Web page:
If you have Web access while travelling, you might consider a broadband-based telephone service (in technical terms, Voice over Internet Protocol, or VoIP) such as Skype or Vonage, which allows you to make free international calls between online computers and phones, and cheap international calls if you’re calling a normal phone number. Most cybercafes throughout the country will be using these programs already, complete with headset, microphone, and webcam.
Business Hours in Kyrgyzstan
Offices 09.00 – 18.00 Monday to Friday.
Banks 09.00 – 16.00 Monday to Friday.
Shops 09.00 – 18.00 Daily including public holidays. Opening hours vary during different seasons.
- We strongly recommend the use of a money belt to keep your cash, cards and travel documents safe. This should be kept under your clothes at all times. This is a precaution that should be taken anywhere due to the difficulties that can be experienced in trying to replace stolen items.
- Take photocopies of all important documents (passport, credit cards, airline tickets, insurance) and keep one copy securely in your luggage and leave another copy at home.
- It is generally helpful to take a business card from the hotel you are staying at. This can assist hugely if you get lost. If you also have a key card for your hotel, make sure you keep these two cards separate or you run the risk of allowing a thief access to your room.
- Take extra care in crowded places and try not to ‘advertise’ the fact that you may be carrying valuables by having something like an expensive camera over your shoulder. Put it in your bag or under your coat. You should avoid keeping your wallet in your hip pocket. Petty theft and scams are becoming more common.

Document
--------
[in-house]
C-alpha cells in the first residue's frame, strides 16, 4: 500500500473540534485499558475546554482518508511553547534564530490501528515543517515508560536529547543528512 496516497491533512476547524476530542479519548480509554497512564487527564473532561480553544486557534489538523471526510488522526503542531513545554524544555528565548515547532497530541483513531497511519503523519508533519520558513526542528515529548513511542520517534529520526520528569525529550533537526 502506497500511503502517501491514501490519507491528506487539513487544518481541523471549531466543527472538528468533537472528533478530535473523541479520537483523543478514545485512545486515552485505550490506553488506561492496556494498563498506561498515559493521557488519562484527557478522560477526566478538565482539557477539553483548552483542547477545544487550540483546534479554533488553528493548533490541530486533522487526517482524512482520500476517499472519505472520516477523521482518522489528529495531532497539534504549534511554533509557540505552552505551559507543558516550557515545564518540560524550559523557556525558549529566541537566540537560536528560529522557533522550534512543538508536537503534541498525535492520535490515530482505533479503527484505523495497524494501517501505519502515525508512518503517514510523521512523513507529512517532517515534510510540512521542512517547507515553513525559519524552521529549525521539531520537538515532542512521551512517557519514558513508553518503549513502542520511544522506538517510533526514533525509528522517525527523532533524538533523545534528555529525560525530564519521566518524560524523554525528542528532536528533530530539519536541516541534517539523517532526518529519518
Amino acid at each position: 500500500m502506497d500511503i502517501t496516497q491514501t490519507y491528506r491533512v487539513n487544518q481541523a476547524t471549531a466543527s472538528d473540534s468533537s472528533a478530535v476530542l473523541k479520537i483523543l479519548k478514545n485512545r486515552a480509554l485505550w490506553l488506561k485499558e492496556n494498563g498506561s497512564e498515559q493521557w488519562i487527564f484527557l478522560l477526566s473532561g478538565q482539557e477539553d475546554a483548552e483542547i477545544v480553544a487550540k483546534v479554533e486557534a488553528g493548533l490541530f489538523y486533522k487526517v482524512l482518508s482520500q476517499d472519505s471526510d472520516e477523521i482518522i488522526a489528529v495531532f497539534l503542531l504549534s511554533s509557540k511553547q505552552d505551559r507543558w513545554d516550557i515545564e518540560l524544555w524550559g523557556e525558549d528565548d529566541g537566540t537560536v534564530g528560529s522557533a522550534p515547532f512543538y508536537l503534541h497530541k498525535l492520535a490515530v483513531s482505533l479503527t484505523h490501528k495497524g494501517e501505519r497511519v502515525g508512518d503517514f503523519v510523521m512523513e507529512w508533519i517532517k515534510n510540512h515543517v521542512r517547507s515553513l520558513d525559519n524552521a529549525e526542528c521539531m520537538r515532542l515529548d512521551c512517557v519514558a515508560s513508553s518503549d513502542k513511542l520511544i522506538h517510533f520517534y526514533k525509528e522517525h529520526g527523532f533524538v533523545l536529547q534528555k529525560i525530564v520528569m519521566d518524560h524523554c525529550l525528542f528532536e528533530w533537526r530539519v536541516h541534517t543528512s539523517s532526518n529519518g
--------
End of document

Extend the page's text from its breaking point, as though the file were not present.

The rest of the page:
- Trafic is a hazard. Please be vary careful of cars and bikes as they do not always obey the traffic lights.
What to Pack
The time of the year you visit this destination will dictate the type of clothing it is appropriate to bring. It would always be advisable to take a raincoat or a waterproof windbreaker. For daytime activities, we suggest a wardrobe that is versatile, casual and comfortable. It is recommended that “layered” clothing might offer the best comfort in a variety of conditions. Always expect the weather to be changeable.
Beyond the normal wardrobe we suggest
- comfortable walking shoes (very important)
- sunglasses, sunscreen, hat (for both hot and cold weather) and gloves
- raincoat and/or warm coat
- ladies should have a scarf with them at all times in case it is required to cover shoulders or head when entering religious sites
- prescription medicines for the full duration of your time away and a written copy of your prescriptions including what they are for, provided by your doctor
- extra prescription eyeglasses (if required)
No attempt should be made to photograph anything remotely connected with the armed forces or in the vicinity of defence installations. Many people do not like being photographed. Always ask before photographing someone; they may try to obtain money from you.
Clothing (Churches, Mosques and Monasteries)
Although ‘foreigners’ do not have to adhere to a strict dress rules, women should wear a head covering (ie a scarf) in active churches. Men must remember to remove their hats in religious buildings. In churches it is polite to stand around the edges of the building, rather than in the centre. It is acceptable for foreigners to light candles.
We suggest that prior to departure you check the weather forecast for the most up-to-date information.
Average minimum/maximum Temperatures (˚C)